Evaluation: To what extent was the intervention successful in changing teaching?

My inquiry focussed on supporting students to monitor their own understanding of a text. Ultimately, I wanted my students to recognise when they did not fully comprehend something and employ a strategy/strategies to increase their level of understanding. This came from analysis of their test results, in class observation, conversations with students and the recognition that I was not teaching them to self-reflect.

In June I conducted a mini inquiry into my own teaching practice. I gathered student voice, watched videos of my teaching, gathered feedback and analysed my learning design. Overall I realised that I frequently got students to self-reflect and discuss their level of understanding in maths, but rarely did this in reading! I also found that although I explicitly taught the use of comprehension strategies, I did not discuss when to employ them, or ask the students questions about their use of strategies.

Changes to the way I teach reading

I decided to include a time for self reflection in every reading lesson. I would either get the whole class, or the group I was working with, to read a chunk of (previously unseen) text and then discuss how well they understood it. This turned into us giving ourselves a rating out of five using the scale below:



We agreed that a rating of 1,2 or 3 could impact our ability to enjoy or understand the text clearly. We would need to re-read or employ comprehension strategies to support our understanding before continuing.

This discussion was relatively simple to slot into my practice and it made a difference to student learning pretty quickly. After a week or so simply focussed on self-reflection, I began to move on to discussing strategies that we could use to support understanding. Then I was able to teach reading lessons that focussed on different strategies, but linked them back to the conversation about monitoring our understanding.

I can see from the videos of my teaching on Class onAir, that I have continued this discourse and encouraged my students to self reflect throughout my reading lessons.

Changes to my learning design

I'm disappointed in the changes that I have made to my learning design in response to this intervention. My learning design changed a lot throughout the lockdowns and in response to my students needs at level 3, so perhaps this was why I found it challenging to consistently include opportunities for my students to self-reflect. In some of my learning tasks, I might include a question such as "how well did you understand this text" and "how do you know". However, the majority of the tasks did not mention this act of self-regulation, instead focussing on the comprehension strategy or learning intention of the lesson.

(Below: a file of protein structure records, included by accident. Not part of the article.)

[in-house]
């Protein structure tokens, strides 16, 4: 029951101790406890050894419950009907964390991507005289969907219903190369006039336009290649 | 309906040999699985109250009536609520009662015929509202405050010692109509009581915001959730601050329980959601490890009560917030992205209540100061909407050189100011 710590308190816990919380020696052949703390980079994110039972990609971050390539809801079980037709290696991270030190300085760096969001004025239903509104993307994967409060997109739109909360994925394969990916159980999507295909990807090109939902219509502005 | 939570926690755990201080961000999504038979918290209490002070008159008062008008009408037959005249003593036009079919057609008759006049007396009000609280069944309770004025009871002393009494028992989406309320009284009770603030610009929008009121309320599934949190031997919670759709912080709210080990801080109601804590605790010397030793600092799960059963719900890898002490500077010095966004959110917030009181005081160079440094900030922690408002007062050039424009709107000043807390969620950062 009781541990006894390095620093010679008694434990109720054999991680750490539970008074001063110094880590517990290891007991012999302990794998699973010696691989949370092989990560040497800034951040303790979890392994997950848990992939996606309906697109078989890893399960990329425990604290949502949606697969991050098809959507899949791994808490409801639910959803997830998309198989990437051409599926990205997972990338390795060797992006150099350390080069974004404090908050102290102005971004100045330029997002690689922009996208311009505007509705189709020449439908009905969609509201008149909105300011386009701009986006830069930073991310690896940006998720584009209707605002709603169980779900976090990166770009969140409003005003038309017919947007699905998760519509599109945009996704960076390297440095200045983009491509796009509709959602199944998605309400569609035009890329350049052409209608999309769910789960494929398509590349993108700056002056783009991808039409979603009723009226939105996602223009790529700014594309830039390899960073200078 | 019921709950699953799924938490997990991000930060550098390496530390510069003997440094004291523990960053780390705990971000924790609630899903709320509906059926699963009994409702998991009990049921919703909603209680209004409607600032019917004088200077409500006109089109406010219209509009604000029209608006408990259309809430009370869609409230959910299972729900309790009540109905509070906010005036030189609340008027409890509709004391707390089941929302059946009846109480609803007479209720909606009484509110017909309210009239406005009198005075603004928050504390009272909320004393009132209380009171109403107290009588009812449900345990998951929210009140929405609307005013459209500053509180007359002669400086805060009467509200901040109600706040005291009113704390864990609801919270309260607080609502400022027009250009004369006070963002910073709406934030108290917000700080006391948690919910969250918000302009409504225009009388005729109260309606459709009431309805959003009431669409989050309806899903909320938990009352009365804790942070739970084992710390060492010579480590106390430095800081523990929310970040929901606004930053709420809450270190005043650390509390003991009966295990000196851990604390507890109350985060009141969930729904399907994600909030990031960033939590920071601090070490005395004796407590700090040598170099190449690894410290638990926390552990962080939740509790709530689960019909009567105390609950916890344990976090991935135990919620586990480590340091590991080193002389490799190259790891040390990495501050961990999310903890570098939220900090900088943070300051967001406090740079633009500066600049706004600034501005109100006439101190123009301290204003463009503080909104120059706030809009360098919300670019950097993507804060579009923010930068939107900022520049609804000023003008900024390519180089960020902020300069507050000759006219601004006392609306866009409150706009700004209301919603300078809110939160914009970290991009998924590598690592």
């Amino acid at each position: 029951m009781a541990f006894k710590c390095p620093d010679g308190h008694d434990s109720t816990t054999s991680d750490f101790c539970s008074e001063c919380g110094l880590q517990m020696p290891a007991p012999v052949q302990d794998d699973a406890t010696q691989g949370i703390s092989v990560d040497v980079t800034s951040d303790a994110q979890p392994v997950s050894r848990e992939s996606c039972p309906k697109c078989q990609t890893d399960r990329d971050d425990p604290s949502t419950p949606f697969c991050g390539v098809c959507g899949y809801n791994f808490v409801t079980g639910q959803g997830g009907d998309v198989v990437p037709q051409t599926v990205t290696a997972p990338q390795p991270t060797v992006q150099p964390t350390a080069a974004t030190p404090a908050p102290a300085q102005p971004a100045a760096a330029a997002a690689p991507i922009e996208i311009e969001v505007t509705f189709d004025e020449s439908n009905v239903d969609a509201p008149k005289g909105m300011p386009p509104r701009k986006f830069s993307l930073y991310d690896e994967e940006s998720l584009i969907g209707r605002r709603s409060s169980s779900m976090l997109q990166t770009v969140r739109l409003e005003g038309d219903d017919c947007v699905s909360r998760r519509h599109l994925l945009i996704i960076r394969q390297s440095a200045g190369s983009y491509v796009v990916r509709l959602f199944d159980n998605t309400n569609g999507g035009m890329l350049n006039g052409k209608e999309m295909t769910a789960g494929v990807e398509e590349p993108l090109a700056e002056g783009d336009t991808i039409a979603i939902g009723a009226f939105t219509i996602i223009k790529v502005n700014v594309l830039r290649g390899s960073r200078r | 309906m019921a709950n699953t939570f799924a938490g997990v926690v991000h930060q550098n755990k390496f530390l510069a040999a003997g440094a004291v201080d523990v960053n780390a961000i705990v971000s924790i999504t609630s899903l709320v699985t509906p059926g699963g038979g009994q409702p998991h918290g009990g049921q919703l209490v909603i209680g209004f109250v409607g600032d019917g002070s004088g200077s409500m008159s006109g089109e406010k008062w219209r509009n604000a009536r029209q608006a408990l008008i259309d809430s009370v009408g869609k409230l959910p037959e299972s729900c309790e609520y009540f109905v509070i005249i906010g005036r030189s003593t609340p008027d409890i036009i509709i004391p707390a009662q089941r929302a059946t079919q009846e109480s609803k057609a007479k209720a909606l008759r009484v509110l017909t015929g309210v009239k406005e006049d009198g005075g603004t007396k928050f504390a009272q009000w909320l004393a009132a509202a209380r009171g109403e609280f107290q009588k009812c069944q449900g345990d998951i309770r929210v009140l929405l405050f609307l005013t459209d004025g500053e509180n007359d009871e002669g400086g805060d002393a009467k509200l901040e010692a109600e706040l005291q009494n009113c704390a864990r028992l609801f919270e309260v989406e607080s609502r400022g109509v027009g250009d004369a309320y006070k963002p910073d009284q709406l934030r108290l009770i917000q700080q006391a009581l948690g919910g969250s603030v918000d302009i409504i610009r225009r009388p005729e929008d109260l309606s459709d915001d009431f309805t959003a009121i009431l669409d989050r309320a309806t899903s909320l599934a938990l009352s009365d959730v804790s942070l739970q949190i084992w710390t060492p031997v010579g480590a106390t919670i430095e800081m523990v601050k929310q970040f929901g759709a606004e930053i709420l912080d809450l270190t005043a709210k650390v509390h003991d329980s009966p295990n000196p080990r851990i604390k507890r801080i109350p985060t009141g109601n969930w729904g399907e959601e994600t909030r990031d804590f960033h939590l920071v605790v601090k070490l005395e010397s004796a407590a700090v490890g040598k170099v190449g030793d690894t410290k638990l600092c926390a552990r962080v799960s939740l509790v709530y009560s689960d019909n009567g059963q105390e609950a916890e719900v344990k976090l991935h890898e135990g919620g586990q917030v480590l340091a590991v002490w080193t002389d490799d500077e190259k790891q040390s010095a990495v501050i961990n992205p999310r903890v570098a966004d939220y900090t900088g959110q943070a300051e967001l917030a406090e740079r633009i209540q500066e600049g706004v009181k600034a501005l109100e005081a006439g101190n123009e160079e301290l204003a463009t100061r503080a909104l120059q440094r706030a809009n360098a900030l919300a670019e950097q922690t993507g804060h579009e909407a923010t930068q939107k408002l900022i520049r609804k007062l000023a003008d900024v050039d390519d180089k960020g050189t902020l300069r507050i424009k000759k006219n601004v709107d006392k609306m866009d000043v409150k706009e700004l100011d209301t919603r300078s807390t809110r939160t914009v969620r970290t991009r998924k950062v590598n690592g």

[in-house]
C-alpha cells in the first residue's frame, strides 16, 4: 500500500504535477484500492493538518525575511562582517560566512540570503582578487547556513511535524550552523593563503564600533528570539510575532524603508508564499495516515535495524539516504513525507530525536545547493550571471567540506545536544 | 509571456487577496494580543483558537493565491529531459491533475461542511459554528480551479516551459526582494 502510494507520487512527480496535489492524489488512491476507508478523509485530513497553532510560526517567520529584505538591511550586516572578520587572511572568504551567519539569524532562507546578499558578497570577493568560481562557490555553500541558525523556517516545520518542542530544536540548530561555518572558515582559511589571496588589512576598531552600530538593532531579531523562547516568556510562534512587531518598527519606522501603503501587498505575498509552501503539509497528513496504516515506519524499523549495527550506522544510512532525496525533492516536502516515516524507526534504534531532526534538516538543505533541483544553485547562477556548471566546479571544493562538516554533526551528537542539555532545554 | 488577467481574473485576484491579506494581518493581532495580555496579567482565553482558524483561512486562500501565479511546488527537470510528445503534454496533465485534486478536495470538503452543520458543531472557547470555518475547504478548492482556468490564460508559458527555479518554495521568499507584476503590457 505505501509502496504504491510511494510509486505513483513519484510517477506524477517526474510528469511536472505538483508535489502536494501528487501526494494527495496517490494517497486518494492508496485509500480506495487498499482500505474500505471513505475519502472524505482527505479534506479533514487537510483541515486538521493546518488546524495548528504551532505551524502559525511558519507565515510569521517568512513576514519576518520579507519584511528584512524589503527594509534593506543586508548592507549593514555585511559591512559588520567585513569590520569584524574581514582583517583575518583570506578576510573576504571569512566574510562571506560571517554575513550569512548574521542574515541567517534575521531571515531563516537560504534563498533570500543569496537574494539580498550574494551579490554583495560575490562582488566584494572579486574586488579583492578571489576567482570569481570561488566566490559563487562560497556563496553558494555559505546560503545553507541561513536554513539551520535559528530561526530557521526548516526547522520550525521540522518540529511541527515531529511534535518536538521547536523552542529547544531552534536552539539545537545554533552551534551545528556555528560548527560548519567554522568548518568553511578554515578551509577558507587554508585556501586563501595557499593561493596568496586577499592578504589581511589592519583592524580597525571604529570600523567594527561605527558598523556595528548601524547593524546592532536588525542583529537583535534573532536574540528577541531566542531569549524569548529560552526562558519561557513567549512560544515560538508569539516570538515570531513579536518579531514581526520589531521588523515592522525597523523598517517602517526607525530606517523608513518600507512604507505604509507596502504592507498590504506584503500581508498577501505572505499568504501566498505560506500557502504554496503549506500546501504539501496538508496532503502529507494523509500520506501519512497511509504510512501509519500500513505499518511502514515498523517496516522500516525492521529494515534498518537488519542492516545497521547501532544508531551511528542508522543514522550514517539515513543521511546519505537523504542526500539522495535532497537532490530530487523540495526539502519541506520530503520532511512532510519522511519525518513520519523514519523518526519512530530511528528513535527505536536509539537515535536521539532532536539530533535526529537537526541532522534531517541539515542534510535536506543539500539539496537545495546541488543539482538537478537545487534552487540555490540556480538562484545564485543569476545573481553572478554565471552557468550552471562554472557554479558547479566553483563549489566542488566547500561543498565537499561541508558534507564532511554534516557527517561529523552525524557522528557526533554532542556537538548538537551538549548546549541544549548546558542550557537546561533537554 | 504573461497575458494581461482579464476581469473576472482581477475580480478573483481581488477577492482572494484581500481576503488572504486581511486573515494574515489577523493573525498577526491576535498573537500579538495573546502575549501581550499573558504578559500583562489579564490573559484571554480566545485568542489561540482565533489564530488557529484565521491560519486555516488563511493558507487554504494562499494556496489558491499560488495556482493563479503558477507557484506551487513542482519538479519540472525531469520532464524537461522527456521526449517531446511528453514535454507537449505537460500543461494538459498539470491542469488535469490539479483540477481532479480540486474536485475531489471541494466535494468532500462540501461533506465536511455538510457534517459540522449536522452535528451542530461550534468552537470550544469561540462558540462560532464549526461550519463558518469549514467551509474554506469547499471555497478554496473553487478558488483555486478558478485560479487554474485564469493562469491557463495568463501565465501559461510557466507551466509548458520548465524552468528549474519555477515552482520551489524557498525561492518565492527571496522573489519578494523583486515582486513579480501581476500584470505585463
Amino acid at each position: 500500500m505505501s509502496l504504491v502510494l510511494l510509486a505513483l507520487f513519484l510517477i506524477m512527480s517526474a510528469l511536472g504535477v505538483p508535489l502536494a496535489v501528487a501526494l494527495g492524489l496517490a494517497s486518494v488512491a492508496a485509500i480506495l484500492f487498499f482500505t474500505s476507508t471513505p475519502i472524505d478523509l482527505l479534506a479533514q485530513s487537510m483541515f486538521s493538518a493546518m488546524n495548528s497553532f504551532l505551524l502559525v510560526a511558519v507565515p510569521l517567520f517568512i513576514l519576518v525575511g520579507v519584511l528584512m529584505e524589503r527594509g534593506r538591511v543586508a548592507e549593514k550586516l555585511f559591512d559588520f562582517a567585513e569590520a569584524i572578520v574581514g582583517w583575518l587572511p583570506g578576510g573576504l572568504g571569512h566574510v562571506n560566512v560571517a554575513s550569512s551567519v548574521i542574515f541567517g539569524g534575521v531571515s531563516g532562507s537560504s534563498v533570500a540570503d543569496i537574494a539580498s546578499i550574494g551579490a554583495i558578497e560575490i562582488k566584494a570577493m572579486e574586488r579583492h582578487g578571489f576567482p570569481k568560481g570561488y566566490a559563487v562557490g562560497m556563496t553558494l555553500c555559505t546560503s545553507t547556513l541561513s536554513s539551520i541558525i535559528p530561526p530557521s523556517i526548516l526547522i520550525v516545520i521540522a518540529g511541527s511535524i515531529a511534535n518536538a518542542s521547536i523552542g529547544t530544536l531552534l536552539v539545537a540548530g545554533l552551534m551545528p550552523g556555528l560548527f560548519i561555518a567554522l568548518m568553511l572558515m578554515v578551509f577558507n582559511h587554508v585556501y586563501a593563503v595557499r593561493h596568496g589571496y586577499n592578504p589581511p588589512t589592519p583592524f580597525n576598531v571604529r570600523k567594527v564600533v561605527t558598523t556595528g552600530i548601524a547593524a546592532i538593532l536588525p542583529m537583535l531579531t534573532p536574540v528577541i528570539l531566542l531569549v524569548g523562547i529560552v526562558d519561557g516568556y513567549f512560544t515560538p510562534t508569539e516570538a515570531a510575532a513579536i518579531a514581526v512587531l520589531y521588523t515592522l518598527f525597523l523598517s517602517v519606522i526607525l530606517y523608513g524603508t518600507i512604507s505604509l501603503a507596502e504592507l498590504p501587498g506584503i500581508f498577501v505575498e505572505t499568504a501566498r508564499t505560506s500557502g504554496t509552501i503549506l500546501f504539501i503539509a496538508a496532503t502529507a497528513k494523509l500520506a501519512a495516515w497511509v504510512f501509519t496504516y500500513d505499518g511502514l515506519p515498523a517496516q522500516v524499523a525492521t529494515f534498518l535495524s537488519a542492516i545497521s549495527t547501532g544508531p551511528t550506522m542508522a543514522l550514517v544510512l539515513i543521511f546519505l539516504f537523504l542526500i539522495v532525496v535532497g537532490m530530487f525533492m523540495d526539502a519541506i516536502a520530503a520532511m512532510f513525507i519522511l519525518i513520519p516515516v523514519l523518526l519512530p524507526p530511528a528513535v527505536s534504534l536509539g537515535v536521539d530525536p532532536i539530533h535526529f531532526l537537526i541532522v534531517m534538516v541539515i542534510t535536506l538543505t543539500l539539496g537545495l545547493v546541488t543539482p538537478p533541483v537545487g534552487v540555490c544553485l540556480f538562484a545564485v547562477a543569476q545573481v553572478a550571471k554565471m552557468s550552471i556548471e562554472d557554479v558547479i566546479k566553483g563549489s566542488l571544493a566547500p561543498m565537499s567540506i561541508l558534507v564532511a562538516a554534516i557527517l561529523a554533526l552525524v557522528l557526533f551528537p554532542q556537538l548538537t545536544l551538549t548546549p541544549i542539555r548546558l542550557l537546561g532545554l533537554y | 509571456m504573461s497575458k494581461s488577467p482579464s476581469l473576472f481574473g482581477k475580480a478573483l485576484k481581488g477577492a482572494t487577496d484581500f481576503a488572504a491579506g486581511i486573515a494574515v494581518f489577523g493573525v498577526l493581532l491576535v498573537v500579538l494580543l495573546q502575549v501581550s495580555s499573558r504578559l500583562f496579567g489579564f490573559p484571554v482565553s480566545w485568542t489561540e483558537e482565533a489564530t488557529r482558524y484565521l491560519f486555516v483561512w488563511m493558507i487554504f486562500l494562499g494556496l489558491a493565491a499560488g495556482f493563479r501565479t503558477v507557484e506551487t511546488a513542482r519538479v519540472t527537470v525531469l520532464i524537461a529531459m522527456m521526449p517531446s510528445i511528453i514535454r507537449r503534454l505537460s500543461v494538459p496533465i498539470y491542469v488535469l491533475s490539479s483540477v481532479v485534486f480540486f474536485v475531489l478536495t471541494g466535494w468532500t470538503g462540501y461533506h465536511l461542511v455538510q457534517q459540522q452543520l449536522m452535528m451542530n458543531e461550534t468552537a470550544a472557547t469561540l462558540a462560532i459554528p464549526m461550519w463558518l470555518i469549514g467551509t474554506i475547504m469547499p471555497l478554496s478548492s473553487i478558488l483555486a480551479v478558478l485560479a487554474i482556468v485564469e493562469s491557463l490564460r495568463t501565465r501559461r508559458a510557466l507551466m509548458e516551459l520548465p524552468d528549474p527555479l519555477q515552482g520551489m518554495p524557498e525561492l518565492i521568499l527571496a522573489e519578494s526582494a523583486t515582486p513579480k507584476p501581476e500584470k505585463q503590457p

This is something that I need to work on more in the future - I will definitely be considering what the layout and content of my learning activities should be during the holidays. 

What the students noticed

In term four 100 percent of my class expressed that I ask them to reflect on their understanding at least once a lesson - this is not surprising as we did it so much it became very normal to discuss our understanding or rate ourselves out of 5.  However, it would have been more interesting to inquire into what we did with that knowledge. Upon reflection I think we could have done far more about increasing our level of understanding if we had more time - due to covid the intervention only ran for 8 weeks.

Did the change in teaching affect student learning?

Yes, all of the students became better at monitoring their understanding - they were all able to recognise when they did not understand something. However, only the students who participated in the full eight weeks really demonstrated the ability to employ strategies to increase that understanding. There was the student who wrote this:

Im actually proud of myself with this task because, I don't take much time to read the story properly and I don't take time to understand what the story is telling me. Today was different as I took my time and processed what the story is about. I was able to understand what it was telling me and I very much enjoyed learning about something new!

And then there were the students who began to recognise that they didn't understand, but perhaps only picked up on a couple of strategies to use, which only work in certain contexts.

There were so many limitations of this intervention due to the lack of time and impact of Covid, it is hard to say whether the change in teaching increased student achievement outcomes.

To what extent did my teaching change?

The structure of my reading lessons and my classroom discourse certainly changed. It became the norm to identify a sentence, word or chunk of text that was confusing. I got used to regularly asking my students to self-reflect on their understanding of a text or concept and their answers improved over time.

But this was not the extent of change I had hoped for. I wanted to do a lot more with reciprocal reading, with teaching specific strategies as well as self-reflection. I also imagined that my activities would change, which they did, but more in response to Covid than to my intervention.

Next year I intend to continue with this intervention to allow it to gain more traction. I think with more time I will be able to see far greater changes to both my teaching practice and my students learning outcomes.








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